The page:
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XNA 4.0 – Tutorial 1 – Fonts

Originally posted 2009 - An XNA take on the old “Hello World!” code, nothing too dificult about it but it does cover adding and loading our first bit of content and the first output on screen. I've updated things to reflect using VS-2010 and XNA 4.0


Ok so you want to do more in your game than look at a cornflower blue window. We'll add some text so I present to you "Hello World!" XNA style.

Create a new project...

Right click on the Content Sub Project in the Solution Explorer, and select the Add>>New Item...

from the Add New Item Dialog box select the Sprite Font Option...

VS2010 will add the new file under the Content Sub Project. The file created by Visual Studio is really well commented, and explains the different options in quite some detail.

Open the Game1.cs file, under where the code defines the GraphicsDeviceManager & SpriteBatch We're going to add a variable to store our font object like so :-

now scroll down to the method called LoadContent(). this is where we will load the data for the font:-

Your game class has a Content object that was inherited from the Game class, so you don't have to define it in your own class. Content uses generics to load data from the hard drive, we'll go into The Content Pipeline in another Tutorial, the parameter that gets passed to the load method is the name of the asset. Remember in XNA 101 I said that the Content object had it's RootDirectory set in the class constructor, well this is where we see that in action. When the game is compiled the files in the Content Sub project gets put in a directory called Content with an extension of xnb.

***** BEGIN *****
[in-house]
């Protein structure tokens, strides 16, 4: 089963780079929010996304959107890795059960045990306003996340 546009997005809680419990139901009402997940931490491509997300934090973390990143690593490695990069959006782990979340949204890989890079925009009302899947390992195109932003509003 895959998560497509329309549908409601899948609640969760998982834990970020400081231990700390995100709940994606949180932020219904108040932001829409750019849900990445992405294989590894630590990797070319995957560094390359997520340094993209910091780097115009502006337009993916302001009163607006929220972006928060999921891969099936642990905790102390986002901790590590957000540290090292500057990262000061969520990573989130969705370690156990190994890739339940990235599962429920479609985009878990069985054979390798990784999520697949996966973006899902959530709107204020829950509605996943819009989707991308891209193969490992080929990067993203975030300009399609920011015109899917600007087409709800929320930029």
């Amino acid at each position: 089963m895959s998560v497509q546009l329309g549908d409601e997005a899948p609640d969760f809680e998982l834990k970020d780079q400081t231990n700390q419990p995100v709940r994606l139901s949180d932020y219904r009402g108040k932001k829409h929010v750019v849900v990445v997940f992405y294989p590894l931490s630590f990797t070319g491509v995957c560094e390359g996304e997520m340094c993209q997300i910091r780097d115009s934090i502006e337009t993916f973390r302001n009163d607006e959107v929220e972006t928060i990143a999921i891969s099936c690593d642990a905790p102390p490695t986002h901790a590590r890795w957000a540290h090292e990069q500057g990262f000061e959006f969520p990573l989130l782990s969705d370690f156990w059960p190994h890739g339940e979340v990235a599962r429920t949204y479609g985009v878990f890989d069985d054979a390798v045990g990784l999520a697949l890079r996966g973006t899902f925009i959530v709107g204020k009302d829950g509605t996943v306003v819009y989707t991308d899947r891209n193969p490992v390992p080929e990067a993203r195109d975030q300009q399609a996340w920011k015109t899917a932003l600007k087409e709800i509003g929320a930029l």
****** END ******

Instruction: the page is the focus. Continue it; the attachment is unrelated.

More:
So as you can see our SpriteFont1.spritefont is now called SpriteFont1.xnb when we tell Content.Load to fetch the file we give it the filename without the extension.

Now that we have the font loaded we will use it to display some text, update the Draw() method as show below :-

Hear you can see we've added three lines, all using methods in the spriteBatch object.

  • spriteBatch.Begin()
    prepares the graphics device for drawing sprites.
  • spriteBatch.DrawString()
    Adds a sprite string to the batch of sprites to be rendered, specifying our font, the output text, screen position by way of a 2D vector object and the color we want.
  • spriteBatch.End()
    Flushes the sprite batch and restores the device state to how it was before Begin was called.


Where as we're still not doing anything earth shatteringly amazing with the code, writing text to the game screen is one of the most useful things we can do. Text on screen can be use to give you the developer feed back on the state of an object when you're debugging code, you can prompt the player for input or just show them the high score table. You're going to want to show words for some reason and now you can.

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